Getting a good night’s sleep can be a challenge.
I definitely feel a big difference in my focus, performance, and wellbeing, depending on my quality of rest.
I’ll bet you do too.
How Food Affects Your Sleep
“The more closely a species adhere to their natural evolved diet, the healthier that species will be.” – Eric Edmeades
It might be evident that a double espresso right before bed might disrupt your sleep, but what you eat in the middle of the day can also affect your rest.
The best thing you can do to ensure a sound sleep is to maintain a healthy diet.
One of the most significant improvements reported by our clients after they complete the WildFit 90 Day Challenge, is their ability to sleep better.
This makes sense! The more balanced your body is, the better your processes work, which increases the chance of better sleep.
If you do a bit of research, you can find specific supplements that improve your sleep quality. Before that, I would recommend you focus on increasing your intake of fruits, vegetables, and nuts. Also add (within reason) meat, fish, and eggs.
When You Eat Is Important
When you eat can have a significant impact on your sleep.
Have you noticed that when you eat a heavy meal right before you go to sleep, you wake up sluggish and tired the next day?
Digesting food takes a lot of energy.
If you eat a big, heavy meal right before bed, your body spends a lot of energy on digesting this food and less on repairing, memory consolidation and hormone regulation.
Eating patterns can influence your internal circadian rhythm. If you’re jumping from one diet to another, your sleep can vary.
The best thing you can do for your sleep is to establish healthy eating habits.
Hacks For Falling Asleep Faster
What you eat and when you eat are not the only factors that impact your sleep.
Our habits, exposure to natural and artificial light, stress and worries also play a significant role.
Here are 5 hacks to improve your sleep:
#1: Slow down before bed
Block in some downtime before you go to bed. Do something that relaxes you. Take a warm bath, read a book, solve crosswords, drink herbal tea, listen to relaxing music, try drawing or painting, play a board game, go for a slow walk, or meditate. Experiment and find something that works for you.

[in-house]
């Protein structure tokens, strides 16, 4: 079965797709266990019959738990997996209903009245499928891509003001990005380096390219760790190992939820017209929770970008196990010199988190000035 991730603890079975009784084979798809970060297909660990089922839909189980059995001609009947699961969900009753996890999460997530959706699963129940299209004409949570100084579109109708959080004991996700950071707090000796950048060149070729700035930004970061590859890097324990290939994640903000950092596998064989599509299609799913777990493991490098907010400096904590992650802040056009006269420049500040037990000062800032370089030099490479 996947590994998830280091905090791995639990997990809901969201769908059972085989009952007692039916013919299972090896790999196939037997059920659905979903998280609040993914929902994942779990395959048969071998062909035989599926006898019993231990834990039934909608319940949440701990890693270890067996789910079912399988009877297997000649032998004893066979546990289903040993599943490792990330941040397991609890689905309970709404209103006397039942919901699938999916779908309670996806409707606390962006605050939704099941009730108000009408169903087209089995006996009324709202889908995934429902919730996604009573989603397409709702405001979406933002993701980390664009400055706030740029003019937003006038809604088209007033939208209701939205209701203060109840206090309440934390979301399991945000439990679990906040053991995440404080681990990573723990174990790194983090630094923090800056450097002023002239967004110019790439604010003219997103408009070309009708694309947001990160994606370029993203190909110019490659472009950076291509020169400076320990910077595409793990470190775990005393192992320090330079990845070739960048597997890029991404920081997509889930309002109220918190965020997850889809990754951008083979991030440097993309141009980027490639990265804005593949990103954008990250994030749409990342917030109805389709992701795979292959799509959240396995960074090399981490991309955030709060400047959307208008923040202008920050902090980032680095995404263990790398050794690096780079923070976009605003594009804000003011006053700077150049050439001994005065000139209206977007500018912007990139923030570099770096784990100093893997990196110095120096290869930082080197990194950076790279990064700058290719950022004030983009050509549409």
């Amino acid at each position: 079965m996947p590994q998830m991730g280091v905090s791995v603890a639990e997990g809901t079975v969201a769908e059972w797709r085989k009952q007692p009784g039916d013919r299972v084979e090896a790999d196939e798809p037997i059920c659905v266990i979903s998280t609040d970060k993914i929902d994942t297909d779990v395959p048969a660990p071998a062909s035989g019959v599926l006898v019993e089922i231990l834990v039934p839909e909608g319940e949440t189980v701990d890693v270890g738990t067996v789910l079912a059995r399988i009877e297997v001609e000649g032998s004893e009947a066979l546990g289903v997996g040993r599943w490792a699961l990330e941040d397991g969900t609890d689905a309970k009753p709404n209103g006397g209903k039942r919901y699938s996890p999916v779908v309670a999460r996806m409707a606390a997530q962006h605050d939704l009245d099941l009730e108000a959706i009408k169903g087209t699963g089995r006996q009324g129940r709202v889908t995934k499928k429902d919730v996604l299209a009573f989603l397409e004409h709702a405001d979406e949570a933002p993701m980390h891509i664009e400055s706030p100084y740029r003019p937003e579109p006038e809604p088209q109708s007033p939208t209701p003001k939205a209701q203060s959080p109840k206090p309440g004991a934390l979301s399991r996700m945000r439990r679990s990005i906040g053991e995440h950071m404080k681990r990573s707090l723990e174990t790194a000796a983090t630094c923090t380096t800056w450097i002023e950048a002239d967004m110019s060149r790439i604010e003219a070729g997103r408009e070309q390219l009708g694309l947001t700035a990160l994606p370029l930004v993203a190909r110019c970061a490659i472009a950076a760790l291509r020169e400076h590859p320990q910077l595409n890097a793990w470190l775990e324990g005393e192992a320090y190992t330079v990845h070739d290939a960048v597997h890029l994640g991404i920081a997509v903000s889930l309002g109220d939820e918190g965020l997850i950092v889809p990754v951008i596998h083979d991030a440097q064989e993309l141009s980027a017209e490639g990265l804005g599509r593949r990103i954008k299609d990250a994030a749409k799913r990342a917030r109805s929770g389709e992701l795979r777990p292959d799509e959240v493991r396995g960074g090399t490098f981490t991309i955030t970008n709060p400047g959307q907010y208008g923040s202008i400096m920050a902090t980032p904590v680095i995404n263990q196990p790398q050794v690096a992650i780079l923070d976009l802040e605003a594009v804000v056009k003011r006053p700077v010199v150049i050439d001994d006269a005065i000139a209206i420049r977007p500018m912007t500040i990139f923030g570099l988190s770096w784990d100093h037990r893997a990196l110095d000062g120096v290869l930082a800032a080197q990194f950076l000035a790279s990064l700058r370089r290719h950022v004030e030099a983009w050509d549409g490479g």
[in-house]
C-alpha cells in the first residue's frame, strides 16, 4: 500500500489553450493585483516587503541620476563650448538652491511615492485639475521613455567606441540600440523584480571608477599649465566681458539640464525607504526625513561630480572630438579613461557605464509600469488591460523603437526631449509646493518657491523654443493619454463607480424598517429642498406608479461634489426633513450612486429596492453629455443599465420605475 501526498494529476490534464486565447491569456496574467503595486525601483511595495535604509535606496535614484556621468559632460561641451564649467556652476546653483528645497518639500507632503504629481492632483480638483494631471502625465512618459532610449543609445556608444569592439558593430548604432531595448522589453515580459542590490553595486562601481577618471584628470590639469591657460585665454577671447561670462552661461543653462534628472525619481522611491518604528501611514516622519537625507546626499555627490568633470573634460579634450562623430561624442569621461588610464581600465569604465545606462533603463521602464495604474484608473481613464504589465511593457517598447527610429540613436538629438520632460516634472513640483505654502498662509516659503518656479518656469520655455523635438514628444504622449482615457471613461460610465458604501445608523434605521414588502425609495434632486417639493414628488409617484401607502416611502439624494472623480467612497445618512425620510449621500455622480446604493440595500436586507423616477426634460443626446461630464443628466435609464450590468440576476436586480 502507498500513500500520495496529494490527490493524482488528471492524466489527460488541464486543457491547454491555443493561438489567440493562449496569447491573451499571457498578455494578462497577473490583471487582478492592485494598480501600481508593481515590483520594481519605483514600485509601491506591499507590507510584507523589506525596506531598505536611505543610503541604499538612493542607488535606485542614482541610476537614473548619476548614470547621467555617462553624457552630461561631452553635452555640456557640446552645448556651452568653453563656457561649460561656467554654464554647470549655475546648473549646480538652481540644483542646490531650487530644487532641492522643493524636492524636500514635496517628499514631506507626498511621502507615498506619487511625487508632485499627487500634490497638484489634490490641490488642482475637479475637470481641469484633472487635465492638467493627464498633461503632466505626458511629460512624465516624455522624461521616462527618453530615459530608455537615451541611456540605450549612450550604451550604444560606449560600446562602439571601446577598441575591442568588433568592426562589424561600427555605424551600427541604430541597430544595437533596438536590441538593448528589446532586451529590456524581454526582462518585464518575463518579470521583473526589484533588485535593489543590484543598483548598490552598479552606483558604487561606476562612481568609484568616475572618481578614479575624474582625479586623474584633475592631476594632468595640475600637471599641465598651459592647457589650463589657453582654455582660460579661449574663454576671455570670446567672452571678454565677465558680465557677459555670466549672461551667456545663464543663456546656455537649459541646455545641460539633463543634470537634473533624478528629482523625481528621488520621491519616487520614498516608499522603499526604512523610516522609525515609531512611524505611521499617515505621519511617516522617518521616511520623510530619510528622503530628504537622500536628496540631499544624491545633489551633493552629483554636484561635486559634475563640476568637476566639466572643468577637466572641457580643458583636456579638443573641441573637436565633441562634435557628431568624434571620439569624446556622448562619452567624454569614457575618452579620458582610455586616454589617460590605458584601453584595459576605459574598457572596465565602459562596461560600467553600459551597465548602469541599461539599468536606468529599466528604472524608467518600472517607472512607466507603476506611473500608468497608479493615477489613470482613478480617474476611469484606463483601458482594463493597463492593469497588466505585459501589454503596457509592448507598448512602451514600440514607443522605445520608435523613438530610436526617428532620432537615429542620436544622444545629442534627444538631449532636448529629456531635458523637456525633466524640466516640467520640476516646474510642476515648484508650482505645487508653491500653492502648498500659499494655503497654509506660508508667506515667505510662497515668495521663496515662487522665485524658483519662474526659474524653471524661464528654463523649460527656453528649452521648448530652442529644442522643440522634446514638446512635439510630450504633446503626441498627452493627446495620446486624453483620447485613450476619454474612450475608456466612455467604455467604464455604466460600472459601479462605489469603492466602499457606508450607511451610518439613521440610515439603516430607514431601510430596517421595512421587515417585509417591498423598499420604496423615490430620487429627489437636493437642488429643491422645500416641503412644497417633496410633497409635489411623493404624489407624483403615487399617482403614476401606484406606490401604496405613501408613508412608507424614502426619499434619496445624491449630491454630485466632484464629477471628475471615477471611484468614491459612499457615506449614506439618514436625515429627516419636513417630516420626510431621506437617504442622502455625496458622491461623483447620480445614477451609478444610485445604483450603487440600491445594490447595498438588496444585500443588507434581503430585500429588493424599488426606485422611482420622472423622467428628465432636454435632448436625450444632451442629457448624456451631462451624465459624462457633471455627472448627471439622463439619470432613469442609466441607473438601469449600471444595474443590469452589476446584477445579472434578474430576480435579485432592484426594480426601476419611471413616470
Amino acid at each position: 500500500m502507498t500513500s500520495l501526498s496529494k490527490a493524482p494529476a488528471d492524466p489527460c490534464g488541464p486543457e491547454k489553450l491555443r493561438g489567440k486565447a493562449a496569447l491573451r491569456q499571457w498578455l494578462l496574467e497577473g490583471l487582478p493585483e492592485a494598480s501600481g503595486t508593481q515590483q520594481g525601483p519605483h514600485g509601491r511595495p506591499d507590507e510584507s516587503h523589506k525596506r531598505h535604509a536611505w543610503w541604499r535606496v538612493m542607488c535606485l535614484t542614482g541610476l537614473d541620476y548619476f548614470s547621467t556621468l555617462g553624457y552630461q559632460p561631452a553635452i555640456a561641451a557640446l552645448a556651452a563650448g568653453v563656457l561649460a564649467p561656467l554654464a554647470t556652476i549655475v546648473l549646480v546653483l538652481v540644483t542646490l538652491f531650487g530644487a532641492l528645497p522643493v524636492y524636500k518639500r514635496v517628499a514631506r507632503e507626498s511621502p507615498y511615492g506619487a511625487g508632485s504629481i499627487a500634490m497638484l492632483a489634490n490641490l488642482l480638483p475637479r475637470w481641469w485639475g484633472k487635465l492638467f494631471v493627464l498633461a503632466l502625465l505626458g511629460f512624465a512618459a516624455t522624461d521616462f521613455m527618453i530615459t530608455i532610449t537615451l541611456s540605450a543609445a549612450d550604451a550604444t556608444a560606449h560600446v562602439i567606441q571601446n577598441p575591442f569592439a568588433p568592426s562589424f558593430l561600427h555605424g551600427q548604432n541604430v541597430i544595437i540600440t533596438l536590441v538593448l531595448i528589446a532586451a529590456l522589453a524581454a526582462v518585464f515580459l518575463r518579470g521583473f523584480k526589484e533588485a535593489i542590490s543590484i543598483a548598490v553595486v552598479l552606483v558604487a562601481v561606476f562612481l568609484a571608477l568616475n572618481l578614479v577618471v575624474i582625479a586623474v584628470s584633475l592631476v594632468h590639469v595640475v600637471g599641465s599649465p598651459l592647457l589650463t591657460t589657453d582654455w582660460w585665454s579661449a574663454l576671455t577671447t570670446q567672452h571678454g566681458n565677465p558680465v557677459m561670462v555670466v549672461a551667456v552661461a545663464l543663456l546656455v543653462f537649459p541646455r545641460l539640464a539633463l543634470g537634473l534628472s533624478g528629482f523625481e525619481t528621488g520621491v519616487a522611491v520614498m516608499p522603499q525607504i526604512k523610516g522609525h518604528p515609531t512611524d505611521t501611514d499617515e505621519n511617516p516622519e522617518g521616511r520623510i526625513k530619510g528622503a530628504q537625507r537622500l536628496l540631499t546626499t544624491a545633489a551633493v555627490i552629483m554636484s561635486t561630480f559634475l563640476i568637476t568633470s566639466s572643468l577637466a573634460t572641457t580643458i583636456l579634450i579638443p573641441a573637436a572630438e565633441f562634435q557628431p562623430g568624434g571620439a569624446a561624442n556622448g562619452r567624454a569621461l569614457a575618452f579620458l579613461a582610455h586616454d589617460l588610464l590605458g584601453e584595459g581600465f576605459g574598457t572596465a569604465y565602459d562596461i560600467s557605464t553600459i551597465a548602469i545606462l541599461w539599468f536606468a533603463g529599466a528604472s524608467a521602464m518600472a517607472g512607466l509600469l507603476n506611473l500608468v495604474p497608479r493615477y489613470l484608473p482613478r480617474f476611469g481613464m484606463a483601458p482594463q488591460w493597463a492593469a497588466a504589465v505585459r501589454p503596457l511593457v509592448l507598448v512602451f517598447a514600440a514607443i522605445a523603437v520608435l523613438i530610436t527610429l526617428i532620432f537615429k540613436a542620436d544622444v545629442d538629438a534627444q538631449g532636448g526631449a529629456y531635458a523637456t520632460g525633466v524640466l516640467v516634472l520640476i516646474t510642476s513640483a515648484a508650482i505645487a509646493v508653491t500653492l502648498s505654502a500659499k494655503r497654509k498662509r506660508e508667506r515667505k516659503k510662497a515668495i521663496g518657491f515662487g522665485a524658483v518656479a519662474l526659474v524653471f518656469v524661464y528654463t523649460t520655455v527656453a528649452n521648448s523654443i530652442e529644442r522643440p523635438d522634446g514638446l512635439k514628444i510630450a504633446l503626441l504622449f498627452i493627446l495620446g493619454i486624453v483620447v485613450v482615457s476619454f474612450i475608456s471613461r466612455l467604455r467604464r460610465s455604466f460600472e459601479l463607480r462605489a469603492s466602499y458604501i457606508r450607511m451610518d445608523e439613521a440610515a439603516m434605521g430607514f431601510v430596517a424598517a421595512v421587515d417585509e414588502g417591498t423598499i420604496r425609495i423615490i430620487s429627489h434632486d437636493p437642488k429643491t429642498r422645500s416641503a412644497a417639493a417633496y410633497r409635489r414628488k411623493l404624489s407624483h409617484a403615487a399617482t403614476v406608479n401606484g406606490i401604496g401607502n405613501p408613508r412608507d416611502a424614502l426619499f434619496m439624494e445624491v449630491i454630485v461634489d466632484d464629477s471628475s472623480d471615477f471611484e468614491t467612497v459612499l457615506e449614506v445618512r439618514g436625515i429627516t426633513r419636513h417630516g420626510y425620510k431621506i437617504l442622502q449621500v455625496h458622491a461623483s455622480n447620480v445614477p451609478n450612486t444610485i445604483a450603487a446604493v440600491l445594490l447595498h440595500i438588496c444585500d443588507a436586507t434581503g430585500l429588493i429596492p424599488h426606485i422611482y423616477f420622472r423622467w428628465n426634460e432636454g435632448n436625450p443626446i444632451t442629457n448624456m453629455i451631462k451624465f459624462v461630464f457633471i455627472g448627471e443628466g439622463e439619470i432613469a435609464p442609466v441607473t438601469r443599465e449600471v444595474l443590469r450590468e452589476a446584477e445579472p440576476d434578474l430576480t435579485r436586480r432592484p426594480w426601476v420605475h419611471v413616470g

#2: Relax your body
When you’ re laying in bed, close your eyes and relax your face muscles. Start from the top of your head and move downwards to your face, jaws, and tongue. Move downwards to your shoulders, down your arms. Then relax your chest, your spine, and abdomen. Continue down your legs to your toes.
For some people, it helps to visualize calmness. Imagine that you are floating weightless in water, watching a starry night or imagine laying in warm, soft sand.
#3: Stay away from screens
Blue light can interrupt your circadian rhythm by suppressing melatonin production (your sleep hormone). Give yourself a break from screens in the evening. Aim for two hours before bedtime.
Turn off LED-lights and fluorescent lights as they contain a high amount of blue light. (This is a good time to light some candles.)
You can also buy glasses that block out blue light.
#4: Make your bedroom pitch dark
Block out as much light in your room as possible. It’s a GAME-CHANGER!
#5: Expose yourself to natural light during the daytime.
It can balance out some of the exposure to artificial light. Also, it can have a positive effect on your circadian rhythm.
What is your favorite sleep hack? Comment below!
1 thought on “Nutrition and its Relationship with Sleep”
This is great. I have been working on my sleep for decades. The above are all things I do except the screens b4 bedtime. I need to read a book instead and will start this week seeing as how I got rid of alcohol, nicotine and caffeine several yrs ago. No more solitaire at night.